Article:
Chemical plant security is not a new problem. Only this mode of attack is new. . Now, instead of fearing guys with wire cutters and explosives sneaking into a chemical plant down the road, the fate of humankind now depends on identifying and stopping some computer nerd thousands of miles away working for Vlad Putin or Kim Jung Un. Color me discouraged.
Ever since 9/11 and the creation of the Department of Homeland Security, chemical plant security has been a top concern for national policy makers, the petro-chemical industry and the environemental community. But most of the concern has been about the threat of physical attack — bombs, missiles, etc. And as we’ve discussed before, a debate has been raging since that time about the best method to protect chemical plant security.
Generally speaking, the Department of Homeland Security types and Republicans have advocated building higher fences, hiring more guards, equipping them with better guns and more ferocious dogs.
The more environmentally oriented types (which also included EPA during the Bush and Obama administrations) have advocated simply reducing the target by using “inherently safer” processes to reduce or eliminate the highly hazardous chemicals or processes that can kill workers and threaten surrounding communities. Or as chemical safety expert Trevor Kletz once said, “What you don’t have, can’t leak.” The reasoning is that if there is no attractive target for terrorists (such as the potential to cause an explosion or toxic chemical release that could wipe out an entire city), what’s the point of attacking? Like what’s the point of robbing a bank if there’s no money stored there?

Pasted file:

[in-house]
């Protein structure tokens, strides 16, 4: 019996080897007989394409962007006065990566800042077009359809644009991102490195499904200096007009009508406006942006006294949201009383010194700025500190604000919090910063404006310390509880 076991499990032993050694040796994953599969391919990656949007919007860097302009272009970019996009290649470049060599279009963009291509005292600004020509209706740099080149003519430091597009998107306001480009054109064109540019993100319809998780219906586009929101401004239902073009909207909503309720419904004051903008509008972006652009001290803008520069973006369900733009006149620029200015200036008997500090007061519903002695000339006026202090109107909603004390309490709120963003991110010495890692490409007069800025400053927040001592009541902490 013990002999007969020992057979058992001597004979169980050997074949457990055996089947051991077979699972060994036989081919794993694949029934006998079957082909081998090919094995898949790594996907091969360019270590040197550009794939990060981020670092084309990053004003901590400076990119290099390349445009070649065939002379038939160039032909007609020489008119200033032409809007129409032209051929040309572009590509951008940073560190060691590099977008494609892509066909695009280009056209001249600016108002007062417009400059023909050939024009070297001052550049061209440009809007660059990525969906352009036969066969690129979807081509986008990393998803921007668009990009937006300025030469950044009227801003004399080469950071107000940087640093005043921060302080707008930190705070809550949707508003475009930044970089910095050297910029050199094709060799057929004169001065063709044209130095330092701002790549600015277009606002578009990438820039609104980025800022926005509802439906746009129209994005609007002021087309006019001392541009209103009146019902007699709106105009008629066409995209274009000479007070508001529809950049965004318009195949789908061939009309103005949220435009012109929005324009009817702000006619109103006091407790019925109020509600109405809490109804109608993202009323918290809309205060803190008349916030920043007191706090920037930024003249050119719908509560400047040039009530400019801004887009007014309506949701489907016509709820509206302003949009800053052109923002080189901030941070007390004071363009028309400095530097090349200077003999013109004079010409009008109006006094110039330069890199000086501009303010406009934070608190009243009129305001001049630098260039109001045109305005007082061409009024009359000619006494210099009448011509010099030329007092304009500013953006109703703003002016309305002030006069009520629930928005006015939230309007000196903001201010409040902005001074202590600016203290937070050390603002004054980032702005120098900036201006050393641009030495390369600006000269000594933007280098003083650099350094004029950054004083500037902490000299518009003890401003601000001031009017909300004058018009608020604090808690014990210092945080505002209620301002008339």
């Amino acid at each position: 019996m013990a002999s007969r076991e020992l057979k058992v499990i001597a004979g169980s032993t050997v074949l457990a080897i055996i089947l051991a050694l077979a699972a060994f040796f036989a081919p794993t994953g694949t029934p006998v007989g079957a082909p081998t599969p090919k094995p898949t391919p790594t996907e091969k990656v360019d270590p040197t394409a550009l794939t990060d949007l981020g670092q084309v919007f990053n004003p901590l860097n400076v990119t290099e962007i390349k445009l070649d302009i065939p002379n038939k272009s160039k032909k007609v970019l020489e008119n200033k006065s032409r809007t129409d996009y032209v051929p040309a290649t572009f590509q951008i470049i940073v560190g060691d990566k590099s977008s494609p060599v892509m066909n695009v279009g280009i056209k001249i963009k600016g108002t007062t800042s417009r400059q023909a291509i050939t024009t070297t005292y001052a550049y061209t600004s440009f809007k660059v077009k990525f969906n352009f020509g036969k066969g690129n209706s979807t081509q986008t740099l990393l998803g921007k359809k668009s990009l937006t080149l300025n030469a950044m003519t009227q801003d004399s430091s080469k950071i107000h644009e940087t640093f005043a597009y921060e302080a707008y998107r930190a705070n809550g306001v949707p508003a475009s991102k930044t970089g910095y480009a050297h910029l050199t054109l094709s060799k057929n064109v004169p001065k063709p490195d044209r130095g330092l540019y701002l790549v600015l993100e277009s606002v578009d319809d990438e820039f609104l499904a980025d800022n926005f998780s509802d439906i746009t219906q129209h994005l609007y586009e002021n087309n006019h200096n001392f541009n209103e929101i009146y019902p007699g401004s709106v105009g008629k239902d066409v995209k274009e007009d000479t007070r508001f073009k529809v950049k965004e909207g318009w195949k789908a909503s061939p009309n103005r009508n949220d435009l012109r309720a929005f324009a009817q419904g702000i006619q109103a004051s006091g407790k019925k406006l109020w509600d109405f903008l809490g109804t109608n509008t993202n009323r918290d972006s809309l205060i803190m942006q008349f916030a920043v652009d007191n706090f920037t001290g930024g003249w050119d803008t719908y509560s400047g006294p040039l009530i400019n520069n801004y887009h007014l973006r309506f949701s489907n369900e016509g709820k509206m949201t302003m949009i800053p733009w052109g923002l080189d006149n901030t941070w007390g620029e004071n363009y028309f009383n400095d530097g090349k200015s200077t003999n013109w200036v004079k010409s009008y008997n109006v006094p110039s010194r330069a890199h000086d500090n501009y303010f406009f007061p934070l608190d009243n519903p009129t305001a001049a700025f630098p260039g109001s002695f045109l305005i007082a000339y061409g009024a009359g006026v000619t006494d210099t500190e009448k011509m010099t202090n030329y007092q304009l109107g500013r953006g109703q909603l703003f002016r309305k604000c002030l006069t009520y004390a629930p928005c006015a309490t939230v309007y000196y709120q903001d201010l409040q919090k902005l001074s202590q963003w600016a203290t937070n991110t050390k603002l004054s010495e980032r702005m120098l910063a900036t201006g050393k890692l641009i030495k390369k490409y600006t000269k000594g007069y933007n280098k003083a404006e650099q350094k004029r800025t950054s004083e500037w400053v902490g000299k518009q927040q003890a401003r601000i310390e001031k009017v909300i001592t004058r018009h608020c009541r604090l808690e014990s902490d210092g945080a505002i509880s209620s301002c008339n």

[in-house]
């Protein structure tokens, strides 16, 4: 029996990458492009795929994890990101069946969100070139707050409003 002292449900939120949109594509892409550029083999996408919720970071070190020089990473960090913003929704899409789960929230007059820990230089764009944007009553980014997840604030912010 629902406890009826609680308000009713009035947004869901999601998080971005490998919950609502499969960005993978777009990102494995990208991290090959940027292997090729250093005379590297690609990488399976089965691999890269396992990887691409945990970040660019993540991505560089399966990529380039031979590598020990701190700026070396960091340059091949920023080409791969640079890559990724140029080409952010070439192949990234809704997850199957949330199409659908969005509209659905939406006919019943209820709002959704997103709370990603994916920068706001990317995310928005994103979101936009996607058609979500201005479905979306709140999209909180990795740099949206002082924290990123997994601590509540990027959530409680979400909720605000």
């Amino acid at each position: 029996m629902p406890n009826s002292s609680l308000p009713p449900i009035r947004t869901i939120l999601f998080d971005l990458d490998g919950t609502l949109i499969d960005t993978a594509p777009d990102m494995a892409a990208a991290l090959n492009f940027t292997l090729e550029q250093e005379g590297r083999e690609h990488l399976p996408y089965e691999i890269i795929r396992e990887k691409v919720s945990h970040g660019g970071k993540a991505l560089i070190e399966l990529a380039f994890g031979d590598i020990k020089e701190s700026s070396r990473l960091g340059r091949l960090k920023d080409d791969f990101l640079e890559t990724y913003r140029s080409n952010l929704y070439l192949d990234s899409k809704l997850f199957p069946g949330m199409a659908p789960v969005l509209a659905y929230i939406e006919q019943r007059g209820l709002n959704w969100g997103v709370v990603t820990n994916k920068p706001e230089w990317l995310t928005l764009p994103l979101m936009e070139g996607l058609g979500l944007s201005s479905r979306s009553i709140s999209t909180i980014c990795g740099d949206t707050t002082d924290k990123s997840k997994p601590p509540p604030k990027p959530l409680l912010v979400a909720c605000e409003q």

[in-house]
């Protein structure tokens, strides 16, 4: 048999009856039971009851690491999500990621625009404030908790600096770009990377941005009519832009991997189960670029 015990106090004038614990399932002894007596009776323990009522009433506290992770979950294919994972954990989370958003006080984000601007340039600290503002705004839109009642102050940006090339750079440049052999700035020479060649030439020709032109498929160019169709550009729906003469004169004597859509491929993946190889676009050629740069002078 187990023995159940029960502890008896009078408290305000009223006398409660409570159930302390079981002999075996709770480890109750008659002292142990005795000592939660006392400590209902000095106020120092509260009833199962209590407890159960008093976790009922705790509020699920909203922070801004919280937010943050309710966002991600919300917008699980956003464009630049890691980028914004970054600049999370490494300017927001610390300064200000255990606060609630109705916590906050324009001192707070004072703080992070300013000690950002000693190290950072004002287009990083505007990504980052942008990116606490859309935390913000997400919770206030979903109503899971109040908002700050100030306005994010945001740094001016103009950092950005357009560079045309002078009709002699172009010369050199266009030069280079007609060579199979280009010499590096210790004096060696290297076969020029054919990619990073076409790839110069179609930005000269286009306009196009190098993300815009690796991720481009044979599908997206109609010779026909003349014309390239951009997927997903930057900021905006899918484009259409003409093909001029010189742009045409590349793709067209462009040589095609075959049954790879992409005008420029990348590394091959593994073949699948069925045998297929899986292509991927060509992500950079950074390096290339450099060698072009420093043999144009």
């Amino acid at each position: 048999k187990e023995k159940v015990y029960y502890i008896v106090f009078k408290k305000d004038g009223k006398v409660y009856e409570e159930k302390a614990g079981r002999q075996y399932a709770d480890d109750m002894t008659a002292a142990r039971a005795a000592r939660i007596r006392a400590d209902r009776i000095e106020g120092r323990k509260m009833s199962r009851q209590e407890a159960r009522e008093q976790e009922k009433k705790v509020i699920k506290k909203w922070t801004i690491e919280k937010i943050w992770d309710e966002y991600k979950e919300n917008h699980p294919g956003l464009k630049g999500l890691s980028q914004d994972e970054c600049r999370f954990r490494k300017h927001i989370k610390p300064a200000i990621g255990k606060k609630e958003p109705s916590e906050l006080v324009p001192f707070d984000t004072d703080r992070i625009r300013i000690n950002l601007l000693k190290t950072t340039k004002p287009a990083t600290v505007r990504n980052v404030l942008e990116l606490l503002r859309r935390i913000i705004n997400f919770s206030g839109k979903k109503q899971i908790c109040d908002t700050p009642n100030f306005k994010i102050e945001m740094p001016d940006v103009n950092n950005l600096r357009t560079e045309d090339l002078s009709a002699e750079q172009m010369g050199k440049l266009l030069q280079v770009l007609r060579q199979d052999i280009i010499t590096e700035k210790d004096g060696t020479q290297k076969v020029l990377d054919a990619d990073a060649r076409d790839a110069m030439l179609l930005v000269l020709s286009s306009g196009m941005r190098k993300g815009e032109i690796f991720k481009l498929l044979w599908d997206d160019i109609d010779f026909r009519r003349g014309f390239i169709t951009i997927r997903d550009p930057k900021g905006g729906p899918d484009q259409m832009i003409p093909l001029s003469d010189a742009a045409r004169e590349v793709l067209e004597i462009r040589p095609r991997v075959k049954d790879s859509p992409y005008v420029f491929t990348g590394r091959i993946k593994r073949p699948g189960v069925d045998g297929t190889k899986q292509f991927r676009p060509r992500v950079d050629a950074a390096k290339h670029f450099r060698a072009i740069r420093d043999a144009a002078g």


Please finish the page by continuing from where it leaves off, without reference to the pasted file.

One of the most common examples of inherently safer processes in the US is the substitution in many wastewater treatment plants of ultraviolet disinfection or sodium hypochlorite for huge rail cars full of chlorine that can leak and threaten surrounding communities.
Most recently we saw this debate played out in the Trump administration’s suspension of chemical plant safety regulations issued by the Obama administration that required chemical plant owners to consider inherently safer processes. Although the EPA regulation didn’t go as far as advocates wanted — e.g. to require or even strongly encourage adoption of inherently safer practices — it generated fierce opposition from the chemical industry, leading to EPA Administrator Scott Pruitt’s decision to suspend the new requirements and spend a few years “reconsidering” it.